Mandy met Daniel at a fraternity, of all places. She had gotten bored at a freshman event they were holding, and decided to sneak into the kitchen and grab a snack.

Standing there by the refrigerator, holding a bottle of Jack Daniels, was a boy. He was attractive. In fact, he was just Mandy's type. The boy looked at her as she walked in, stood very still for a second, and then took a swig of whiskey straight from his bottle.

"Hi. I assume you're not a member of this fraternity."

"Um, no," she responded with a nervous chuckle and a (hopefully) charming smile. "I actually was just looking for a snack. Like maybe some cereal or something..?" She was fairly hopeful that a semi-attractive freshman girl would be able to score some cereal in a place such as this.

He looked bewildered for a moment, and then stepped away from the refrigerator. "Have at it. Cereal's in this cabinet." The two of them stood there in contented silence while she crunched her cereal and he took a swig of his whiskey every once in a while.

"My name's Mandy," she said between bites.

"I'm Daniel," he replied. "I'm a sophomore."

"Cool," she answered, before another momentary pause. "So you've been in this frat for a year?"


"Tell me about your experience."

He smiled wryly. "Um… well, I wouldn't consider myself a frat kind of guy, to be honest, but I've actually had a pretty good time here."

"Is that so? Tell me more."

He seemed amused by her halfhearted insistence. "Well, uh, what do you want to know? This is the geek frat, you know. 'Jews, gays, and geeks' is how the saying goes."

Mandy snorted at the saying. "So are you a Jewish, gay geek then, or are you just a geek?"

He let out a short laugh. "Just a geek… for now!" He raised his eyebrow playfully with that last word, and Mandy smiled.

"Cool. Sounds like my kind of place."

"Well, you are—you know—a girl. So, unfortunately, this might not be the place for you. You'll probably need to find somewhere else to get cereal, in general."

"Not if I'm friends with you."

"I guess that's true."

She finished her cereal and placed the empty bowl on the counter. She eyed his whiskey.

"Hey, Daniel. Can I maybe… have some of that?"

Daniel looked surprised. "Um… yeah. Sure. Do you want like, ice or something? Or do you want it mixed with Coke maybe?"

"Sure, yeah. Coke sounds good. Or, actually, ice and coke would be good."


Daniel got her a glass of Coke with ice, and then handed her the bottle of Jack Daniels. "Here, add however much you like."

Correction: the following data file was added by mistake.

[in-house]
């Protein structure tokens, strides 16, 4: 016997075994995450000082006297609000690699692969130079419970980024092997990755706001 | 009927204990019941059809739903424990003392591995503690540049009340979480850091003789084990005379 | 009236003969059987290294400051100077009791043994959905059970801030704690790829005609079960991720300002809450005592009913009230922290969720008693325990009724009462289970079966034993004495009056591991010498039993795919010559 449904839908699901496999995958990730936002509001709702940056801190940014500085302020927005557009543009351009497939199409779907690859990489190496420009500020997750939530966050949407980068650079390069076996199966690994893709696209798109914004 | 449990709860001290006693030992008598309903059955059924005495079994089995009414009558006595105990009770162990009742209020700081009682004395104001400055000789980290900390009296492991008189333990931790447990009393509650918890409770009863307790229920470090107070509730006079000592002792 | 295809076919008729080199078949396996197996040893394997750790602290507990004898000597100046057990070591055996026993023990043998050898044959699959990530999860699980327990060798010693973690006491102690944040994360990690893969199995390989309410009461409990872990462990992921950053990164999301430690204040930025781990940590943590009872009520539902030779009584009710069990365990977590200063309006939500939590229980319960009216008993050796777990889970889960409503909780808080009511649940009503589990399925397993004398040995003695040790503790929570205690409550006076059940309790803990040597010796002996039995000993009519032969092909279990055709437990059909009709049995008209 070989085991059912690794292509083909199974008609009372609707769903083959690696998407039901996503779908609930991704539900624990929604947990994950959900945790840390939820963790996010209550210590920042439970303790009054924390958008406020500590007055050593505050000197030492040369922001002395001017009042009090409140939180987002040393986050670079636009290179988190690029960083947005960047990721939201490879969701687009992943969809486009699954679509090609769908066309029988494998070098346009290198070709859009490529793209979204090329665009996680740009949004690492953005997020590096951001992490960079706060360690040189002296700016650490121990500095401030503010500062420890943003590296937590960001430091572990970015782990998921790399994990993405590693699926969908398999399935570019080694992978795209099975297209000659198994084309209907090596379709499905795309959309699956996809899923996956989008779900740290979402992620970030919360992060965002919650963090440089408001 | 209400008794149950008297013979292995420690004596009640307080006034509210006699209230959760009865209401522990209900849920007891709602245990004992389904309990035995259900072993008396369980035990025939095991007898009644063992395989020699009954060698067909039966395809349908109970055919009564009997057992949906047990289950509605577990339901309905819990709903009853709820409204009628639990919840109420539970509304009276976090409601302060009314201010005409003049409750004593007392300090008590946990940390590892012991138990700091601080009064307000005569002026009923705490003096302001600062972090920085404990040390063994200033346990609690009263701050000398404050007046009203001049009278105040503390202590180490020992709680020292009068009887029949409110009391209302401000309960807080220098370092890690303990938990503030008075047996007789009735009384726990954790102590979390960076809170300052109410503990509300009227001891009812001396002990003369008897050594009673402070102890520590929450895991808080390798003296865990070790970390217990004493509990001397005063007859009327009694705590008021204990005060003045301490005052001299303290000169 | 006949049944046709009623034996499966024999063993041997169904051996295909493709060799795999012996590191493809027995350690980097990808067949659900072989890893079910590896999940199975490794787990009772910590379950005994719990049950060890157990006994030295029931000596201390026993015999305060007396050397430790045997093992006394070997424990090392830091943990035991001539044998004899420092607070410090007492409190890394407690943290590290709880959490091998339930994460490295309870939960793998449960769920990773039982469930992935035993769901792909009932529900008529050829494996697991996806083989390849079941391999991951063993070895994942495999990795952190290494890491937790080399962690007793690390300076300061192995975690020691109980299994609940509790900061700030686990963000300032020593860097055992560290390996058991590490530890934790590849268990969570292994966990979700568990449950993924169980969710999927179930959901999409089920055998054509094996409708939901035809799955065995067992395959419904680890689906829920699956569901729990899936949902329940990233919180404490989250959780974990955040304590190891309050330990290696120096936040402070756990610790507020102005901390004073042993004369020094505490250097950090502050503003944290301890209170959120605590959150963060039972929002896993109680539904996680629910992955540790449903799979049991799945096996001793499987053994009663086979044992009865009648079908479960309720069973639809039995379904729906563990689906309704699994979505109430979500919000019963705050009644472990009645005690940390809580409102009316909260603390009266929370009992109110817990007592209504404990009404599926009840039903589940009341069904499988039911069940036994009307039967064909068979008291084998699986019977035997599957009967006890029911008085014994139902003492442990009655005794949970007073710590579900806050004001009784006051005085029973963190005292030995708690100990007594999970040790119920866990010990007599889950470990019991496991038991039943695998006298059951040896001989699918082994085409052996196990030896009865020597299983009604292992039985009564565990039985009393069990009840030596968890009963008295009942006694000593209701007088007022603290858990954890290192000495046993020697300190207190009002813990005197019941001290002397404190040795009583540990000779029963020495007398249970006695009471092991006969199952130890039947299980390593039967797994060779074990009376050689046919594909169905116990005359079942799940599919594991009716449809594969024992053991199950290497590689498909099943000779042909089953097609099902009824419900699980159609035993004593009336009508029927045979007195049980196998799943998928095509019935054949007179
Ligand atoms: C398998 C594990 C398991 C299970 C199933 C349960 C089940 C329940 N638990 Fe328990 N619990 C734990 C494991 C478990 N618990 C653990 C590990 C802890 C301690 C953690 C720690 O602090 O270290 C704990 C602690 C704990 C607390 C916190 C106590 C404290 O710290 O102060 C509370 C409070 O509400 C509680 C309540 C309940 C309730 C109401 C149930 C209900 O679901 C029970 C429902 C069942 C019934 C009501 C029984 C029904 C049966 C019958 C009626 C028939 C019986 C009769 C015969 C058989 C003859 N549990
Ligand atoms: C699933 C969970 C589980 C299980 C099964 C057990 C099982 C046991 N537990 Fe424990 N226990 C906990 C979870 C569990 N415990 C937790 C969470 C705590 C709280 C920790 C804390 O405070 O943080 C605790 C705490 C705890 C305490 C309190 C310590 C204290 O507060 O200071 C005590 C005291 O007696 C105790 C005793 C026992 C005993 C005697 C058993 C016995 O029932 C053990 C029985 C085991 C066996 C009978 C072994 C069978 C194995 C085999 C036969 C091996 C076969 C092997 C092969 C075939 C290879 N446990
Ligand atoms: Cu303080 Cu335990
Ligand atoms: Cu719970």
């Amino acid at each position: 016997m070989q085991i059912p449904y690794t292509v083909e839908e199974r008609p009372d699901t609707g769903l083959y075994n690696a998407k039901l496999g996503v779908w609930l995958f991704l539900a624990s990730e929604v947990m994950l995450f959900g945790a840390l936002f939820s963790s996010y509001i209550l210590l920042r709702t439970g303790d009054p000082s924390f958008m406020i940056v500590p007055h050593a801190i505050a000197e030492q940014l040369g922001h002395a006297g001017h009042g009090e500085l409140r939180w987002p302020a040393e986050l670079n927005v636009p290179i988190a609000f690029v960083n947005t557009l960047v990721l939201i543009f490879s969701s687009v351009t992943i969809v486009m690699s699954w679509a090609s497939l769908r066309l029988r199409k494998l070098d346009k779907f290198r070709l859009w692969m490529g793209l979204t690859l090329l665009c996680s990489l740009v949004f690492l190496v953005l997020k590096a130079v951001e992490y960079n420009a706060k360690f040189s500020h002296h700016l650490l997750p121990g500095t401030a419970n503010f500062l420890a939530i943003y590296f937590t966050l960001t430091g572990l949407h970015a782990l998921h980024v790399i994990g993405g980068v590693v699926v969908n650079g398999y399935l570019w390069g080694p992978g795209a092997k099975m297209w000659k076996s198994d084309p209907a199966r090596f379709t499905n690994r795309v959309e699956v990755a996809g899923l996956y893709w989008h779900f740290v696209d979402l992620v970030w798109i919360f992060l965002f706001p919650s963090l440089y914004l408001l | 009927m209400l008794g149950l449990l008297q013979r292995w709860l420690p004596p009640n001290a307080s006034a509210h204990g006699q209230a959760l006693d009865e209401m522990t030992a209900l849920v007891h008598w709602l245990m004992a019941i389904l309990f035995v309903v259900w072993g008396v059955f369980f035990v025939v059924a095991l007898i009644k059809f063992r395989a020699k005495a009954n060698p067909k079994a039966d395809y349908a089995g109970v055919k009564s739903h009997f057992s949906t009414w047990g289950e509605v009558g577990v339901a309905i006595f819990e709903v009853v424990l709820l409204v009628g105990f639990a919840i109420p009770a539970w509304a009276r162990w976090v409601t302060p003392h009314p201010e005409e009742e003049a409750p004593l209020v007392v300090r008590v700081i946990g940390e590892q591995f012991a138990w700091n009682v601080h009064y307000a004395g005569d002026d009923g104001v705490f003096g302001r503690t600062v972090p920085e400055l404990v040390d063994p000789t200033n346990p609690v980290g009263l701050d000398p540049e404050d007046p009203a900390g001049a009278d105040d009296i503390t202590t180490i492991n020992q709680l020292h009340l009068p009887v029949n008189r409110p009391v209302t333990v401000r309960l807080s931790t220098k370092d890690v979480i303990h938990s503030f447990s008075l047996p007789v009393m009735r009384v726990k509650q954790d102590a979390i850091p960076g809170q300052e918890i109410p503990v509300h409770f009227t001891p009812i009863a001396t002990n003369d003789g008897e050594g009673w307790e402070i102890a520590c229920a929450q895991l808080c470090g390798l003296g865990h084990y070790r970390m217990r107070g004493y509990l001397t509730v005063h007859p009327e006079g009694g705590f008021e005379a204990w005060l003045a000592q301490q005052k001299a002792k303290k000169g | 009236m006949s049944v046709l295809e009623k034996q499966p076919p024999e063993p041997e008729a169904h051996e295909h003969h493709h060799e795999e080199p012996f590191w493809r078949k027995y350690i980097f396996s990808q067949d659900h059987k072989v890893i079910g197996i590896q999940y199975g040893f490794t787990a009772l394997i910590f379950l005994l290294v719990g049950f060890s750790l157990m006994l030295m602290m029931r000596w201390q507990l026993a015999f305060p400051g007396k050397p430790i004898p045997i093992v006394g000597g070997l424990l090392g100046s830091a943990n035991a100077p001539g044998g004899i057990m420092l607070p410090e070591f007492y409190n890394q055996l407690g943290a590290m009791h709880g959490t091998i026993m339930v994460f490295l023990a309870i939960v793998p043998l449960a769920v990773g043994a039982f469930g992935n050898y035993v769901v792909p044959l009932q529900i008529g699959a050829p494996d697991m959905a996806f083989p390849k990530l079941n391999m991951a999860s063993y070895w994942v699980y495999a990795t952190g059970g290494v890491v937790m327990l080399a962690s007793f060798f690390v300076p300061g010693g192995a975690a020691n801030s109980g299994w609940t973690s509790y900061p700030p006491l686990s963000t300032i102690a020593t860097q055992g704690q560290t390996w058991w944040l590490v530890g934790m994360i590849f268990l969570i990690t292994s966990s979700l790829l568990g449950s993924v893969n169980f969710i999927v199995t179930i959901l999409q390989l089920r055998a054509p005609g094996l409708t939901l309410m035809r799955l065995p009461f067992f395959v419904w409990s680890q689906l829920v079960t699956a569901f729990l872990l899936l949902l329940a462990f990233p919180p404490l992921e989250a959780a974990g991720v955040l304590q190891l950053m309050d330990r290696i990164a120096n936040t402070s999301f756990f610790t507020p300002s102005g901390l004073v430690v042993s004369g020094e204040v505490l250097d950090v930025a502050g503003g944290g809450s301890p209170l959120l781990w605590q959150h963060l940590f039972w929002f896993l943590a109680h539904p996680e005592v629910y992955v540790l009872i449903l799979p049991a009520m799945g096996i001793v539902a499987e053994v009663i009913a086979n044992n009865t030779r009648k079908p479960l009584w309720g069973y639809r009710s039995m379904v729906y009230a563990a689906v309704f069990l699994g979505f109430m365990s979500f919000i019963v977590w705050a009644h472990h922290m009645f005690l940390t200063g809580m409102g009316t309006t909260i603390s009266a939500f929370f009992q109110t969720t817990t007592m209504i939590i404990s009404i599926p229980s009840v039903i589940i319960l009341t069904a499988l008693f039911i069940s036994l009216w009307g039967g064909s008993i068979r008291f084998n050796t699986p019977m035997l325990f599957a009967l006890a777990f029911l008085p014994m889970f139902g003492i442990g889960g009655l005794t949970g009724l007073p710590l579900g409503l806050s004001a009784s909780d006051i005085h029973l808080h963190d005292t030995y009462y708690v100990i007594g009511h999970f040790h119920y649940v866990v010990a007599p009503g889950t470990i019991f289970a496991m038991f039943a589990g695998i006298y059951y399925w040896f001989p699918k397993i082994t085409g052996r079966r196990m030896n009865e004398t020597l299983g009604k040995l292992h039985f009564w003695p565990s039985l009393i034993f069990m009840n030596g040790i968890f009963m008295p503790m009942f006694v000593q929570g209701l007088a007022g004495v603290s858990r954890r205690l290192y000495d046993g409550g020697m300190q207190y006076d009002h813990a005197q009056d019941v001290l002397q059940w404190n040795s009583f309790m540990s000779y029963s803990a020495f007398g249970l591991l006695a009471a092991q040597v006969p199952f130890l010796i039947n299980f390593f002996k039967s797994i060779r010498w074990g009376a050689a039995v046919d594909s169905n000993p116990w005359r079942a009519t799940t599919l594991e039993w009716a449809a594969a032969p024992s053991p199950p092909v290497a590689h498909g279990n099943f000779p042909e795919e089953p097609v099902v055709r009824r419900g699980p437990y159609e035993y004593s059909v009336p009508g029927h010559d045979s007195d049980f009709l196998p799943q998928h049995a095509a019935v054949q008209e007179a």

Mandy tried to pour a little bit, but the bottle was heavier than she expected, and she ended up pouring a lot. She tasted it. It was fine.

"Wow, you like it heavy on the alcohol, huh?"

"Eh, I don't know. I like it both ways."

"Here, why don't we sit down?" They found a table and sat across from each other. Mandy held her drink with both hands and took small sips.

"So, tell me about yourself, Daniel. Where do you come from?"

"I'm from a small fishing town in Washington State. My dad actually owns a couple of fishing boats."

"Oh, wow. That's cool. So did you ever work on the fishing boats for a little extra cash? Sounds like pretty cool job."

"Eh, it's not that cool," he replied, resting his face in his hand. "It's really hard work though. My dad made me help out a little growing up, but I never got much money out of the deal. He made me work practically for free."

"Doesn't sound like the nicest guy."

"No, he isn't."

Daniel's eyes, slightly dulled by the alcohol, made sudden intense contact with hers. "I'm sure you wouldn't relate, though. Let me guess, you come from a perfect family? You seem like that kind of girl." The unwarranted comment caught Mandy by surprise.

"Um, not really," she replied with a look of disdain. "Actually, my dad left when I was a kid. So your family's probably a lot more perfect than mine."

"Oh." Daniel seemed taken aback. "I'm sorry. I didn't mean to offend you. It's—" He let out a mirthful chuckle. "I think it's the alcohol talking."

"No, it's okay," she answered. "It's… whatever. It's not like, a sad thing. My mom was holding my dad back from all the things he really wanted for his life. And what kind of life is it when you're being ruled by someone else? If his convictions about his life motivated him to leave, then how can I judge him for that?"

"Oh. Well, that's interesting. So you still talk to him then?"

"Not really. Sometimes."

"Do you get along with your mom?"

"Not really."

"Huh." There was a moment of silence as Mandy twirled her glass in her hand and Daniel gazed thoughtfully at his slowly emptying whiskey bottle.

"Anyway," Mandy said, "we just met each other. So why don't we talk about something a little less serious?"

"Okay," he chuckled.

They got to talking about their hobbies, and they found out that they both liked sci-fi and had read a lot of the same books. Mandy wondered where this new friendship would lead, if anywhere at all.